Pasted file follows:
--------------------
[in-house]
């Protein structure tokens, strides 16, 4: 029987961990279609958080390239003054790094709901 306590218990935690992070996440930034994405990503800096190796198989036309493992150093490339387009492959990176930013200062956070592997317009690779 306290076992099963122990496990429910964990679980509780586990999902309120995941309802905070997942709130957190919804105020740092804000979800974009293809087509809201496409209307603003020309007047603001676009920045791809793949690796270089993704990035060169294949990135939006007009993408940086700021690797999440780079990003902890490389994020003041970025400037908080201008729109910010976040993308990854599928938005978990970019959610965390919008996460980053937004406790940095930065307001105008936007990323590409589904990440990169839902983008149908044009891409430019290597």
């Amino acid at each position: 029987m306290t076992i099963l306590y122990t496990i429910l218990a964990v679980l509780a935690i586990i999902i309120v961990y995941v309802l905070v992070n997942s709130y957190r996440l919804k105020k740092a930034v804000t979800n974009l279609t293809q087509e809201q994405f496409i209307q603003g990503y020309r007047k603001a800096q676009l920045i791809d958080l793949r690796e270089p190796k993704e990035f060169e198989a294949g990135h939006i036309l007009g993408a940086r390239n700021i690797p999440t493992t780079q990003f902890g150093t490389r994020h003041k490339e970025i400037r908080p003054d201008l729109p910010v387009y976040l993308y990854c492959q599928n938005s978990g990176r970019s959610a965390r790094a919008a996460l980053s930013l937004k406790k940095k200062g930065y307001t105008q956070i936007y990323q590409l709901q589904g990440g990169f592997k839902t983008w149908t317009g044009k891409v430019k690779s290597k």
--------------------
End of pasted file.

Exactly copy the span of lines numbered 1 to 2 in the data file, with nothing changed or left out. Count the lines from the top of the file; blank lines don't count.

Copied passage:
[in-house]
């Protein structure tokens, strides 16, 4: 029987961990279609958080390239003054790094709901 306590218990935690992070996440930034994405990503800096190796198989036309493992150093490339387009492959990176930013200062956070592997317009690779 306290076992099963122990496990429910964990679980509780586990999902309120995941309802905070997942709130957190919804105020740092804000979800974009293809087509809201496409209307603003020309007047603001676009920045791809793949690796270089993704990035060169294949990135939006007009993408940086700021690797999440780079990003902890490389994020003041970025400037908080201008729109910010976040993308990854599928938005978990970019959610965390919008996460980053937004406790940095930065307001105008936007990323590409589904990440990169839902983008149908044009891409430019290597």